Data visualization projects aim to use data to make visual arguments that display, often in an interactive format, relationships between data points.
Learning objectives are clearly defined statements of expected goals and outcomes from the student perspective. When a student finishes an activity or a lesson, what will they know, articulate, or be able to do?
Every digital pedagogy project should have learning objectives. Here are a few tips for creating student-centered objectives:
Getting started: try Bloom's Taxonomy Action Verbs for sample action verbs to use in learning objectives.
Students will be able to...
compare how organizations with different biases and agendas visualize the same data differently, and they will be able to articulate the effects on the consumer.
analyze a given data set and choose effective, ethical graphic representations to make a visual argument.
Tableau - a user-friendly software application used to create static or interactive visualizations and dashboards.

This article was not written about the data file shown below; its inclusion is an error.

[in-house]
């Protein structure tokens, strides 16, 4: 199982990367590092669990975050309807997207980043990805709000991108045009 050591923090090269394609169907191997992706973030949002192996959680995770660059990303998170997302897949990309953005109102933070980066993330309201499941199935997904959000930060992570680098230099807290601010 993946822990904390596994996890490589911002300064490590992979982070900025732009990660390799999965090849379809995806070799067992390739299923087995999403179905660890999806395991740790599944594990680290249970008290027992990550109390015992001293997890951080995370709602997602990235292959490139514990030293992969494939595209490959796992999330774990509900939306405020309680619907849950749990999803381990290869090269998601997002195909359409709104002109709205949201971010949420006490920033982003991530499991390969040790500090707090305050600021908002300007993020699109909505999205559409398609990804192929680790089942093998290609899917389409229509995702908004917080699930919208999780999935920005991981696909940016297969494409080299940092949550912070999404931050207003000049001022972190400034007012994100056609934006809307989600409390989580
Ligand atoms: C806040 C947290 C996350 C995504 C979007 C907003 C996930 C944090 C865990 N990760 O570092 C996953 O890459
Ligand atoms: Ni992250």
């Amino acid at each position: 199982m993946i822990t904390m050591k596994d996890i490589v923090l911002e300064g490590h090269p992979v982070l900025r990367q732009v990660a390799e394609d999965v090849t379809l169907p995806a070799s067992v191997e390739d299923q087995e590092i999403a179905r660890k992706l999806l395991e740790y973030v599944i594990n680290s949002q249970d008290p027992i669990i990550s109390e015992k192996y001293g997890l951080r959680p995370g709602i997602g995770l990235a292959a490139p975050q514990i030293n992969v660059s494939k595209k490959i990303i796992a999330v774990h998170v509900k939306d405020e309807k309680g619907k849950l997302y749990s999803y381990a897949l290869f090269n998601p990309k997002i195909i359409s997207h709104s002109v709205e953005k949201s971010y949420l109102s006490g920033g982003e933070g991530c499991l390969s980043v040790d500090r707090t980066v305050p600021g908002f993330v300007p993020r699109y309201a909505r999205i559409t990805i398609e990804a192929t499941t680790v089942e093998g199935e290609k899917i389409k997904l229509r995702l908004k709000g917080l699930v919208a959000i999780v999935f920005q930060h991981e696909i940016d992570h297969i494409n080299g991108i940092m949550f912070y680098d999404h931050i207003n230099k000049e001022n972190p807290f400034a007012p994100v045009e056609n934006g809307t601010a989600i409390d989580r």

UNC students and instructors can get a Tableau license for educational purposes. See the Research Hub events calendar for upcoming Tableau workshops
Excel - a user-friendly software application used to create static or interactive visualizations and dashboards.
Students can download the Microsoft Suite for free through the ITS Software Acquisition site. See the Research Hub events calendar for upcoming workshops on working with data in Excel.
R and Python - R and Python are free programming languages that can create reproducable data visualizations using large amounts of data.
See the Research Hub events calendar for upcoming workshops on R and Python.
Piktochart - a free, user-friendly online tool for creating infographics, diagrams, and other graphics.
Icon "chart" by ghufronagustian from the Noun Project
Sample projects coming soon!
To get started with digital pedagogy and lesson planning after exploring this guide, contact Sarah Morris (email@example.com or (919) 962-2094).
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